Segments in this Video

American Global Influence (01:41)


Moderator John Donvan reflects on American power in 1989 and today's geopolitical environment. Is America retreating from global leadership?

Debate "Housekeeping" (02:03)

Donvan instructs viewers to vote, provides the framework for the debate on American global leadership, and introduces panelists.

Opening Statements For: Bill Kristol (04:07)

Former Chief of Staff to Vice President Dan Quayle and "The Weekly Standard" Founder, Kristol states that America has been retreating from global leadership for some time. Putin is more of a threat, Xi has consolidated power, and American foreign objectives have not been met.

Opening Statements Against: Vikram Singh (04:03)

Former U.S. Deputy Assistant Secretary of Defense, Singh states that American leadership is pivoting to recovery and consolidation. Challenges are not evidence of a lack of leadership. Despite difficulties, allies stand with America; the U.S. continues to be an inspiration.

Opening Statements For: Mary Beth Long (03:35)

Former Assistant Secretary of Defense for International Security Affairs, The world sees America as stumbling and no longer willing and able to project power. America's ability to implement foreign policy abroad has significantly declined, emboldening adversaries.

Opening Statements Against: Kori Schake (03:47)

International Institute for Strategic Studies Deputy Director-General, Schake agrees the world is more dangerous and the U.S. has made bad policy choices, but that does not mean America is not leading the international order. The Biden Administration is increasingly prioritizing American diplomacy and increasing resources to manage China.

America's Ability to Persuade and Guide (06:51)

Kristol states the Biden Administration is trying to restore America's persuasive abilities because its leadership has declined. Singh counters that the alliance structure has held together well. Long and Schake disagree about the credibility of the United States.

American Leadership (06:01)

Proponents state that the U.S. is at the core of the basic contours of international liberal order, but it is not a reflection of great leadership; the U.S. has internal issues to address. Schake discusses reasons the U.S. is not losing its will to lead and cites examples.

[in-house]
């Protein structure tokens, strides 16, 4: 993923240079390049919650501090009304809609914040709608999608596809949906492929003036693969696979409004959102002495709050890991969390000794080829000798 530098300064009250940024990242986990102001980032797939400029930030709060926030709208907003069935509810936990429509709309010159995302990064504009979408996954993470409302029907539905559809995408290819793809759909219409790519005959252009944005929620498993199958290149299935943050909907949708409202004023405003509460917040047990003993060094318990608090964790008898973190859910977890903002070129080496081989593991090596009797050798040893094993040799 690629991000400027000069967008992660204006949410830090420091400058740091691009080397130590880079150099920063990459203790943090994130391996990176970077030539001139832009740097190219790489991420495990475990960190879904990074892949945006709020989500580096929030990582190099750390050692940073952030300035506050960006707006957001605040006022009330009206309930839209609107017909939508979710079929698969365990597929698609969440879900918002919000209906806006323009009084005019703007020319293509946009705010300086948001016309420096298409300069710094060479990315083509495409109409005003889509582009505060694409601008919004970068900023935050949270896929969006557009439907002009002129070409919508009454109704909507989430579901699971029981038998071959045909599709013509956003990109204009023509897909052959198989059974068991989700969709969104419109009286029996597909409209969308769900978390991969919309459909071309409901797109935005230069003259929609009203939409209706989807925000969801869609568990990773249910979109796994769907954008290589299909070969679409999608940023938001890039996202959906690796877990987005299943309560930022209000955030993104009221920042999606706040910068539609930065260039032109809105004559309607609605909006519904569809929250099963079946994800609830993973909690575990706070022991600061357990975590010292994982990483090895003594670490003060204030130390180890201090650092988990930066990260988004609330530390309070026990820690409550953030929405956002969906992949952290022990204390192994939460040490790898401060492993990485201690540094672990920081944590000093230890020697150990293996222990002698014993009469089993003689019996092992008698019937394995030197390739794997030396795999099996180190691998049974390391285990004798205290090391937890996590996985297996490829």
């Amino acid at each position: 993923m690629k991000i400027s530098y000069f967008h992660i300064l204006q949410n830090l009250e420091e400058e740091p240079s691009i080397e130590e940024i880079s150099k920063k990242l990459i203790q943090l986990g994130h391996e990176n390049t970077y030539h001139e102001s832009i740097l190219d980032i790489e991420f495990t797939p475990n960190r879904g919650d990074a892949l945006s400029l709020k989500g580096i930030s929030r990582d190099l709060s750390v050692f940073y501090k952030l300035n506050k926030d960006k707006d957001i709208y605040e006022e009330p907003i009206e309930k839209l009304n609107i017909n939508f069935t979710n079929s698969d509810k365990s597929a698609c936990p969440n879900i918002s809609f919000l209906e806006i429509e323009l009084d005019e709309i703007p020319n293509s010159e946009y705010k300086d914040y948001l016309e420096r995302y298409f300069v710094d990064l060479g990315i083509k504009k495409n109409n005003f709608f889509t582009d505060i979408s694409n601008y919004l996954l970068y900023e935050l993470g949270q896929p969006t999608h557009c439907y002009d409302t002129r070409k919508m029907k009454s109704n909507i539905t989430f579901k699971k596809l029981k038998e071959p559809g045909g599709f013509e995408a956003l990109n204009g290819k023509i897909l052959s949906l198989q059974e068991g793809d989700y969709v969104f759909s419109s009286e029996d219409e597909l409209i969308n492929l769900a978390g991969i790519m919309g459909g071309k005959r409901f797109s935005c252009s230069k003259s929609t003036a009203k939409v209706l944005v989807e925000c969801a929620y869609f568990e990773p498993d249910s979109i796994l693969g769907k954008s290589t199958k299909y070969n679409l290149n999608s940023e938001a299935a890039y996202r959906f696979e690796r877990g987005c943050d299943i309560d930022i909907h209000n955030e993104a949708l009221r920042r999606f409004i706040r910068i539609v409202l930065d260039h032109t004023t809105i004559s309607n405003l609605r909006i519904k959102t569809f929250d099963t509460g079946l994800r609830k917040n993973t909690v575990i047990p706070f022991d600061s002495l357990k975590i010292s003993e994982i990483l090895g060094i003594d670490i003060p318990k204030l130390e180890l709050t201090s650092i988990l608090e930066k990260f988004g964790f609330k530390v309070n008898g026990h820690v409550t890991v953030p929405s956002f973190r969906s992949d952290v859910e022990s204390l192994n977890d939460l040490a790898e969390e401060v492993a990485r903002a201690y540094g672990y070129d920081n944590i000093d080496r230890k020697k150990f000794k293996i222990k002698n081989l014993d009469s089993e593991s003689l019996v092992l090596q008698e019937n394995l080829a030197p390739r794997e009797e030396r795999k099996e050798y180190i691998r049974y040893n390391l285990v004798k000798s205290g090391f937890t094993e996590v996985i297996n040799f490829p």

Errors in Perspective? (06:43)

Opponents are not looking at the trend line of the last 20 years and what will happen if it continues. America is facing multifaceted challenges, not retreating. The international community thinks China will impact lives in the way America once did.

American Foreign Policy (10:10)

Jim Falllow's article suggests that getting things wrong is what motivates America to get things right. Panelists disagree about America's power in respect to authoritarians, leadership presence, and its approach to China.

Leading by Example (07:53)

Many people in democratic institutions say that failure in domestic issues makes their jobs harder. Panelists debate the impact of America's domestic political turmoil on its leadership abilities.

Closing Statements For: Kristol (01:46)

America can recover from mistakes but its leadership over the last 20 years has been wanting. Publicly stating that nation-building begins at home suggests that foreign affairs are not a priority; we must change course.

Closing Statements Against: Singh (01:59)

The fundamentals are with America, and it continues to lead with a global network of allies and partners. American leadership faces challenges, but it is not in retreat.

Closing Statements For: Long (02:28)

The world no longer views America as the unequivocal global leader. The country is retreating in preference of multilateral organizations.

Closing Statements Against: Schake (02:22)

We are living through a time of tumultuous change, causing anxiety about American leadership. America is trying to figure out how to govern over significant diversity.

Debate Voting (02:08)

Donvan instructs the audience to vote, thanks participants, and explains how viewers can support Intelligence Squared.

Credits: America Is Retreating from Global Leadership: A Debate (00:08)

Credits: America Is Retreating from Global Leadership: A Debate

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America Is Retreating from Global Leadership: A Debate

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After the Berlin Wall fell in 1989 and the Soviet Union collapsed in 1991, the United States emerged from the Cold War as both powerful and ascendant. As the world’s only surviving superpower, America boasted a level of military and economic supremacy seldom seen before and a strong desire to lead what President George H. W. Bush (R, 1989–93) called "a new world order." But things have changed enormously in the past 30 years. With China’s rise as an economic powerhouse, an aggressive Russia exercising greater influence across Eastern Europe, and American retrenchment in places like Afghanistan and Syria, the role of U.S. leadership is less clear today. President Donald Trump (R, 2017–21) pursued an “America First” policy that aimed to limit U.S. involvement overseas, but President Joe Biden (D) came into office in 2021 promising to “restore the soul of America.” Many took that to mean he would seek to re-cement the United States as the preeminent global leader. But some argue that those days have passed and that we now live in a multilateral world in which no single nation can dominate international affairs. Three decades after the Cold War, is America retreating from global leadership?

Length: 68 minutes

Item#: BVL278871

Copyright date: ©2022

Closed Captioned

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